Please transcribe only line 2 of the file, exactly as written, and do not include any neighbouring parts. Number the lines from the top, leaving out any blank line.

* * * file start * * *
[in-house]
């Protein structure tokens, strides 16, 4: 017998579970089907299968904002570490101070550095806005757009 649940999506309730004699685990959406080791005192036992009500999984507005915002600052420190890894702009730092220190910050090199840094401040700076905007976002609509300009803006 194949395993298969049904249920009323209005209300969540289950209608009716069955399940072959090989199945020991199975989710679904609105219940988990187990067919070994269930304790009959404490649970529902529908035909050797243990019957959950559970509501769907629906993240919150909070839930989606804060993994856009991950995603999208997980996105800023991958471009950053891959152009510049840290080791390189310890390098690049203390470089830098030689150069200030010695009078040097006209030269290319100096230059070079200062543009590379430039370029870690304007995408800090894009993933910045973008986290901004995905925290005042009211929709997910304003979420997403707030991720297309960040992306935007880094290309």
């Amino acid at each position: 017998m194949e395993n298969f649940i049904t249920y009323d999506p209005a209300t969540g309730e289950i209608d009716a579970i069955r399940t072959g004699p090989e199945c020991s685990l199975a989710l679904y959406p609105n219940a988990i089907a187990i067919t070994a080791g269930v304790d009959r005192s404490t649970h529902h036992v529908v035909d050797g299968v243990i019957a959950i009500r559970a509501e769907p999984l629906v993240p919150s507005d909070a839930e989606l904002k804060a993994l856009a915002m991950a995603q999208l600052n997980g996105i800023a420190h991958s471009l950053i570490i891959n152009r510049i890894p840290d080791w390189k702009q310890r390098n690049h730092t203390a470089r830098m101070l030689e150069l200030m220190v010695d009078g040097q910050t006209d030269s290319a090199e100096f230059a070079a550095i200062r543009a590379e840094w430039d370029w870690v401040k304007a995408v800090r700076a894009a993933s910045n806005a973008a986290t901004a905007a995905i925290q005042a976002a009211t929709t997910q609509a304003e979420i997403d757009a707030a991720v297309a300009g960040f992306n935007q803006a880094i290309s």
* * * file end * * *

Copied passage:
């Protein structure tokens, strides 16, 4: 017998579970089907299968904002570490101070550095806005757009 649940999506309730004699685990959406080791005192036992009500999984507005915002600052420190890894702009730092220190910050090199840094401040700076905007976002609509300009803006 194949395993298969049904249920009323209005209300969540289950209608009716069955399940072959090989199945020991199975989710679904609105219940988990187990067919070994269930304790009959404490649970529902529908035909050797243990019957959950559970509501769907629906993240919150909070839930989606804060993994856009991950995603999208997980996105800023991958471009950053891959152009510049840290080791390189310890390098690049203390470089830098030689150069200030010695009078040097006209030269290319100096230059070079200062543009590379430039370029870690304007995408800090894009993933910045973008986290901004995905925290005042009211929709997910304003979420997403707030991720297309960040992306935007880094290309």